The IRS Restructuring and Reform Act of 1998
In 1997, Congress held extensive hearings about IRS abuse. During those hearings, there was testimony about taxpayers literally committing suicide because of the harassment they say they were receiving from IRS collection agents. In response to public outrage, Congress enacted The IRS Restructuring and Reform Act of 1998 (RRA),
The Restructuring Act provided that taxpayers had a statutory right to a hearing with an Appeals Officer before a Revenue Officer or the IRS collection division could levy or file a notice of federal tax lien. This was excellent news for the rights of the taxpayer. Unfortunately, however, over the years, the IRS has chipped away at the collection appeal rights enacted by RRA.
First, the IRS enacted regulations that allowed Revenue Officers to perform the functions of an Appeals Officer. Settlement officers (S0s) started conducting the Collection Due Process (CDP) hearings. Promoted Revenue Officers bring a mind set to raise revenue; Appeals officers are independent in appearance and fact.
The promoted Settlement Officers started providing arbitrary deadlines and were issuing abusive determinations, essentially frustrating the taxpayer’s right to appeal under RRA.
RRA required that a taxpayer be given written notice of their appeal rights. To comply with the law, the IRS was issuing a clearly worded Notice of Right to a Collection Appeal, Form 12153. The IRS now issues Letter LP11 and CP90. These misleading forms have print that looks like any other form letter from the Service Center. The collection appeal rights are buried in small type on the middle of the second page of the letters. Most taxpayers will not know the enormous significance of the document the IRS has just sent them.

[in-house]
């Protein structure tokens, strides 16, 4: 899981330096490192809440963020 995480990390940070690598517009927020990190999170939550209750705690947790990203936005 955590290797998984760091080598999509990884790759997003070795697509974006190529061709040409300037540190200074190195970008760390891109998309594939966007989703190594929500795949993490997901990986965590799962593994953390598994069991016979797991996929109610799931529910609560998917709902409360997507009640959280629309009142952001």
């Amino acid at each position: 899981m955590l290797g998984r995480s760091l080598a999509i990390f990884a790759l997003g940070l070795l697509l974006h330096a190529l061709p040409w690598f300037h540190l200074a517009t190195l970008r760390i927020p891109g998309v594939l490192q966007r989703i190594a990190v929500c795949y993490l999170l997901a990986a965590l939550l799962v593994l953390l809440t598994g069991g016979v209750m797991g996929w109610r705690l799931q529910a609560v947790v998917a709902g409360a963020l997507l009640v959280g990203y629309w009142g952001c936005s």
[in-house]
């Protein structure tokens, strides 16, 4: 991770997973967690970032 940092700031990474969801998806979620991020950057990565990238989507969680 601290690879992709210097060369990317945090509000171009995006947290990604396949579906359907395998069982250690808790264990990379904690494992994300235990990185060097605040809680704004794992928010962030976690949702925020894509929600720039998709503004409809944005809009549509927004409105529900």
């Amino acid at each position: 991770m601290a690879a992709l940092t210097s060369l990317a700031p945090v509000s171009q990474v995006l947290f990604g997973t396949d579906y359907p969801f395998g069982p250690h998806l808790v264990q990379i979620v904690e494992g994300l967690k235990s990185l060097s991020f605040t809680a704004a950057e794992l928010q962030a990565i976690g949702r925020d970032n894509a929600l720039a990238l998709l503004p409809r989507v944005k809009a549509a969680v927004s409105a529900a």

Most non-filers and taxpayers with unpaid taxes owe taxes for multiple periods; some periods would be under CDP status and others would be outside the 30-day window for appeal. If a Revenue Officer now has even one period that is not under CDP status, the RO will levy, even if all other periods are under CDP status and in the Appeals division. This frustrates the entire purpose of the RRA.
We are back in a pre-1998 IRS collection world. The horror stories that led to the Congressional hearings in 1997 will be back in the media. If you are a tax debtor: beware. The pendulum has swung back: there is no longer any kinder, gentler IRS.